Landfill fees rise

The rise in costs are necessary for the RDKB to maintain the solid waste management services by increasing user fees instead of taxes.

Residents may have noticed an increase for tipping fees at the landfill recently.

The rise in costs, which went into effect on May 1, are necessary for the RDKB to maintain the solid waste management services by increasing user fees instead of taxes.

Regional solid waste management is a region-wide service funded by a combination of user fees and taxes, with the majority of revenue coming from user fees.

“It’s designed to recognize the value of curb-side collection service,” said Tim Dueck, solid waste program coordinator. “The charge for a bag of garbage in the curbside service is $3. If people in Area D or Area C use the curbside service it’s a dollar cheaper than bringing it to the landfill. Ultimately, the landfill is an industrial site. Certainly the public is welcome out there but we discourage people from driving out to the landfill.”

The most recent tax increase for solid waste management services was in 2006. There will be no tax increase for 2015. The cost for mixed refuse has increased $15/tonne to $110/tonne.

Dueck said that the services the RDKB provides cost money and the board must determine how to pay for those services.

“Our board of directors has made a pretty clear statement over the years that we are shifting the revenue source from taxpayers to garbage users,” he said. “So people who produce garbage will pay more. We recognize that there is an inherent value to having a landfill. There is some tax support for that. Our revenue split at this point is pretty close to 70/30 with 70 per cent being tipping fees and 30 per cent being property taxes. We think that’s fair.”

Dueck said another big cost the RDKB has had to endure came thanks to accounting changes in B.C.’s landfill liability regulations.

“We used to set aside a contingency fund or a landfill closure reserve,” he said. “We estimated the life of the landfill and how much life was left…the auditors said that wasn’t going to cut it. What you have to do is calculate when the landfill started, when it will end…it’s a huge increase in the money we’re putting away to look after the place when its closed. Again, that cost has to be paid for by users today.”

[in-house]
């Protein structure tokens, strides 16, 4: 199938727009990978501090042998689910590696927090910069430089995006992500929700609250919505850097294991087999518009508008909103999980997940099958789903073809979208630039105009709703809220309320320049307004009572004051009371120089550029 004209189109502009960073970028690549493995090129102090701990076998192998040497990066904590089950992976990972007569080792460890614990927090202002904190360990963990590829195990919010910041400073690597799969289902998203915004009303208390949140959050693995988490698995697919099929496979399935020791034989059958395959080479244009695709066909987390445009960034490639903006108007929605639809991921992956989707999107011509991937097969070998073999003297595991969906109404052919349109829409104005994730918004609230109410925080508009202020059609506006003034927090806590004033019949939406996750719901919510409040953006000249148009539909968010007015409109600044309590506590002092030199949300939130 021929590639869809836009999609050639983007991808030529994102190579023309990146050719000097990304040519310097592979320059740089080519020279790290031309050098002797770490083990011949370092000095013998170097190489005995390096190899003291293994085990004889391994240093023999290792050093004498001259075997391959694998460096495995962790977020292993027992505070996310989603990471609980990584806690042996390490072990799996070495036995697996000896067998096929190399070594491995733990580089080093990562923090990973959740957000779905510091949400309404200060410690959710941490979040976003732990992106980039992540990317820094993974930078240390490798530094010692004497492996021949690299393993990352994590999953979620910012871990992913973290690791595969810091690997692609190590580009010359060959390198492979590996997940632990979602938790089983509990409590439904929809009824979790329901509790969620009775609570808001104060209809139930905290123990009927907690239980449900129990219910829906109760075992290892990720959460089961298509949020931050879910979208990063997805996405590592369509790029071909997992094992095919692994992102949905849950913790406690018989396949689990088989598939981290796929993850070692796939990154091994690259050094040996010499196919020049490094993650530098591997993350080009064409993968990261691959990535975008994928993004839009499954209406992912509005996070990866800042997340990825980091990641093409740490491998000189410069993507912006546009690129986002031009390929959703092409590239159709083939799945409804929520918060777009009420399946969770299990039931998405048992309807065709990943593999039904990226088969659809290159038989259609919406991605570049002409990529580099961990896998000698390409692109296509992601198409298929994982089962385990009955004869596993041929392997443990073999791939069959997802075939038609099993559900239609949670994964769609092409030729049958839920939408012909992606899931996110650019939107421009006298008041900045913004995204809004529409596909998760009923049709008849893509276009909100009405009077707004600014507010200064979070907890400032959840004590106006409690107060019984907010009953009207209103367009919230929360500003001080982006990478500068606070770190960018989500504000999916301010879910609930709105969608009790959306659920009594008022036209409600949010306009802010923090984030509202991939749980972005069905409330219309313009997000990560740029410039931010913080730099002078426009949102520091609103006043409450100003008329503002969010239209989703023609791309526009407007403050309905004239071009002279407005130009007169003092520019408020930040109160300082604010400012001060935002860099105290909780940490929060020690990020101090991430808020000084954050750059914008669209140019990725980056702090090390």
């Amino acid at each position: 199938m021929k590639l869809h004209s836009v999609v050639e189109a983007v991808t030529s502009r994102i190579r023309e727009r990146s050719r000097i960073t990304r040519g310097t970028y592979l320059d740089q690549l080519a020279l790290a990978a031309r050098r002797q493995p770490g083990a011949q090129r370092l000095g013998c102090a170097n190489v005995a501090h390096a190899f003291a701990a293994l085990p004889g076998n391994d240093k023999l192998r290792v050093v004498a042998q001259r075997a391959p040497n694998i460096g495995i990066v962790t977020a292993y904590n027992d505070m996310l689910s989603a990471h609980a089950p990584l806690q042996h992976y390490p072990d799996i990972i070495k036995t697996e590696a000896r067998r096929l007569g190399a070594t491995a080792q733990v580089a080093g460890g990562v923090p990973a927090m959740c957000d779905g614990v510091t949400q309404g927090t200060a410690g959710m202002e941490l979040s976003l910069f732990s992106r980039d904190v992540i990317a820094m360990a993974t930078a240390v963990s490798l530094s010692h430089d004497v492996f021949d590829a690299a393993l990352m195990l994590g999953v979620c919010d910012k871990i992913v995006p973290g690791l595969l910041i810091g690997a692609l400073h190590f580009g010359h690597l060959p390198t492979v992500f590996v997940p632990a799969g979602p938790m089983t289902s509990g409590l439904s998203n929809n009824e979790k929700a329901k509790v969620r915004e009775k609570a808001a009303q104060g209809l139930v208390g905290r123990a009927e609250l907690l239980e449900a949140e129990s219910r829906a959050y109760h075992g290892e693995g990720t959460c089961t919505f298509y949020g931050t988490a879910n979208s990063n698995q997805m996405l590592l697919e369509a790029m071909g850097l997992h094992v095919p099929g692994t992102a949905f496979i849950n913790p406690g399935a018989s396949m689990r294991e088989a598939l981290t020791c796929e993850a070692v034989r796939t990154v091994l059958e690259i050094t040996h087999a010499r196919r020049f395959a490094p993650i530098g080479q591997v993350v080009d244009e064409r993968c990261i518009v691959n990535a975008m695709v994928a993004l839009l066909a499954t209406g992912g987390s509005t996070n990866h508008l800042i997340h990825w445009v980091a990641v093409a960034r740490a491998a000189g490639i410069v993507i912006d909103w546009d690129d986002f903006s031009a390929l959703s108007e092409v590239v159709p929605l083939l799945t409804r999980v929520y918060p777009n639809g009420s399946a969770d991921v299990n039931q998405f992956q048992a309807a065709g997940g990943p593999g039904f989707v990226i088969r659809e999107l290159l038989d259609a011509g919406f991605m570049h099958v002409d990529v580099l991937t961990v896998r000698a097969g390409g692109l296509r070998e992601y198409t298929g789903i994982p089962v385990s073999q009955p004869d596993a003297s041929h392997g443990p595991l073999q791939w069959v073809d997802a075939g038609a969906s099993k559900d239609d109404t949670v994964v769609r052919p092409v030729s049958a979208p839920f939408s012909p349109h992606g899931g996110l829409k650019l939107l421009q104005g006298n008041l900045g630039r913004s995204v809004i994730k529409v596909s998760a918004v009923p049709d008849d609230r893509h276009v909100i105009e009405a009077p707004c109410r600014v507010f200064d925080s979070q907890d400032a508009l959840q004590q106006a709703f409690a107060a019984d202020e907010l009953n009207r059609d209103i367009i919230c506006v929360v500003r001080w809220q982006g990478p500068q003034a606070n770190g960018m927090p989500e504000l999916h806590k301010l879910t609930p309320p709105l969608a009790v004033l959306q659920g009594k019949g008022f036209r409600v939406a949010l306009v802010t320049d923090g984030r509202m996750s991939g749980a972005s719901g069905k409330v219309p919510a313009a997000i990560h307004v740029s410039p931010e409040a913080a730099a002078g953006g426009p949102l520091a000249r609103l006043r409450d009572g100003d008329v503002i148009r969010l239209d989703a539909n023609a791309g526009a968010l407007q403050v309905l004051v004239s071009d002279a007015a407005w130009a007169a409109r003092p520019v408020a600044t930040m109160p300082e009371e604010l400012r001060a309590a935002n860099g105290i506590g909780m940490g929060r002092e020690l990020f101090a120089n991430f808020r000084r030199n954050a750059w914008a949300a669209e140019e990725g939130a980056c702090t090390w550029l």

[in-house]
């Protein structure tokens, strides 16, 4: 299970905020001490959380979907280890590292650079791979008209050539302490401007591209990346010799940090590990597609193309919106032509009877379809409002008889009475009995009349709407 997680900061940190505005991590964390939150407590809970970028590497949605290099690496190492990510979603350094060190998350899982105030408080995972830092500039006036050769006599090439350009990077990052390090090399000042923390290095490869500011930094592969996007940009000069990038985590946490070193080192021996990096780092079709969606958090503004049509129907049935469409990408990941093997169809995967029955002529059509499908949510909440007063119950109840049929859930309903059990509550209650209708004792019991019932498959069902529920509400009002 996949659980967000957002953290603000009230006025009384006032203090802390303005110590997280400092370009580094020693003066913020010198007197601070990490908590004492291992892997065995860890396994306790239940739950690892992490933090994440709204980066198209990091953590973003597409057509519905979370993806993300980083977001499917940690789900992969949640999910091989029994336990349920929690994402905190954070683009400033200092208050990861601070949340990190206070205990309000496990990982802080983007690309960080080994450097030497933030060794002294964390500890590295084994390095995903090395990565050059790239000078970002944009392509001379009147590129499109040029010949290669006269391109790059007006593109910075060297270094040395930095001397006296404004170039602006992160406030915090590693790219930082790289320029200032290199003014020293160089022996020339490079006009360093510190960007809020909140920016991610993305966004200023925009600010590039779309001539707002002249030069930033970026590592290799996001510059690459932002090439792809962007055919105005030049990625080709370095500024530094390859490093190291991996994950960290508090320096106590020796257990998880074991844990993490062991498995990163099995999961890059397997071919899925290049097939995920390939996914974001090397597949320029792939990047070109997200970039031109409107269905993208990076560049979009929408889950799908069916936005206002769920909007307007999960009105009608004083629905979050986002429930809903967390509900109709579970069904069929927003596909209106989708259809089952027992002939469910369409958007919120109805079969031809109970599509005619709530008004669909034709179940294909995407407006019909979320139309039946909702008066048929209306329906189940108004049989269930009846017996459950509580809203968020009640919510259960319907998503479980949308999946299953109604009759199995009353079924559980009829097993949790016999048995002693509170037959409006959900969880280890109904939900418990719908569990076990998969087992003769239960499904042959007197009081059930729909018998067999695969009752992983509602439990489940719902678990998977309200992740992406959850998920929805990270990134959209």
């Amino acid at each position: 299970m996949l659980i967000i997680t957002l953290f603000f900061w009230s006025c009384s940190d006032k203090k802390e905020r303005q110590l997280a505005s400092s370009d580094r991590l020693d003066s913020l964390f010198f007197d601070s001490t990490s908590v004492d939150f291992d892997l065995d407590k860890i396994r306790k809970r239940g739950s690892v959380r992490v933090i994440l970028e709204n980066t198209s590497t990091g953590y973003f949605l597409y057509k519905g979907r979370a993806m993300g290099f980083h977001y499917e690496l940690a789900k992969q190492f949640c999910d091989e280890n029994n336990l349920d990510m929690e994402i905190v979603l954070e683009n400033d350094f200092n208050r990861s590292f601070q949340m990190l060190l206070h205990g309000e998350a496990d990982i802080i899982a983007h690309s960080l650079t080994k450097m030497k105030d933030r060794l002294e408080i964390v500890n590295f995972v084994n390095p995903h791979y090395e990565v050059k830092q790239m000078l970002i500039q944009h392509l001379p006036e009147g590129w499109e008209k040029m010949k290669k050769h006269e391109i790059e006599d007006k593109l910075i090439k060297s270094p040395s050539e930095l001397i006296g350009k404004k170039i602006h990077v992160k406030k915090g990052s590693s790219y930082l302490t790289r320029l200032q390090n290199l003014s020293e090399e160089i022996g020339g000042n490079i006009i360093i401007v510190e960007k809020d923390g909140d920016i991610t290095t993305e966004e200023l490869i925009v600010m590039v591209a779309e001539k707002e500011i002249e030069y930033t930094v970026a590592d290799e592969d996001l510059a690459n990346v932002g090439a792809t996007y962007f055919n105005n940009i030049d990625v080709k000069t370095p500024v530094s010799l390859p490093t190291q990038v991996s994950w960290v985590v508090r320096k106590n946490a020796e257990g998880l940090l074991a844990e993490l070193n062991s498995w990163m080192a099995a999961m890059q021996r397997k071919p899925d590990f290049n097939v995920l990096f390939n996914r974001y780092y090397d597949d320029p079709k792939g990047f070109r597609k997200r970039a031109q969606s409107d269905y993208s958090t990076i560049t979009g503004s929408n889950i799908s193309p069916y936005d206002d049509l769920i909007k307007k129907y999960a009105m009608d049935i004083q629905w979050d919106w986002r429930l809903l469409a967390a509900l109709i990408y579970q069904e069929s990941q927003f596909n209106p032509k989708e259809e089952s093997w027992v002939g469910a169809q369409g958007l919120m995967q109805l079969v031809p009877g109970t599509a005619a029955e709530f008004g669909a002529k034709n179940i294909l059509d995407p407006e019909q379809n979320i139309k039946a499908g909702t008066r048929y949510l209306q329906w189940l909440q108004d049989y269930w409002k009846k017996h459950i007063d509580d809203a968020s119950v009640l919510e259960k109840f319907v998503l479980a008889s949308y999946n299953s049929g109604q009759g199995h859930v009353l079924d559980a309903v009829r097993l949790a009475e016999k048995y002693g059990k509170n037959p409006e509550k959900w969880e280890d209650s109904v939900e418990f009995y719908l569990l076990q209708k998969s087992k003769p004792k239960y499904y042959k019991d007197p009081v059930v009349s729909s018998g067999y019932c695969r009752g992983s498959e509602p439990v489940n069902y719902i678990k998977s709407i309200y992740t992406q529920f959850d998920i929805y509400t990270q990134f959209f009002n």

Dueck said the RDKB has heard some grumbling from residents about the increase in tipping fees.

“Anytime you increase fees people raise eyebrows,” he said. “It’s no doubt that no one wants to pay fees. But it’s our board’s strong position that there has to be a value attached to an activity. If we want to reduce garbage and increase diversion you have to put a value on that activity. If people think it’s free and you say people should recycle they’re not going to do it because garbage is free; it has no value. If we all recognize that it’s not some God-given right to dispose of garbage in the landfill then people will look at diversion opportunities.”

The tipping fees, effective May 1, 2015, for commercial and domestic refuse are: Mixed refuse – $110 per tonne, with a minimum $10 for under 101 kg – anything less than a tonne (101kg to 999kg) is prorated; per bag – $4; tar and gravel roofing, asphalt shingles – $60 per tonne; and construction/demolition/land clearing waste – $175 per tonne.

For a full list of tipping fees, visit


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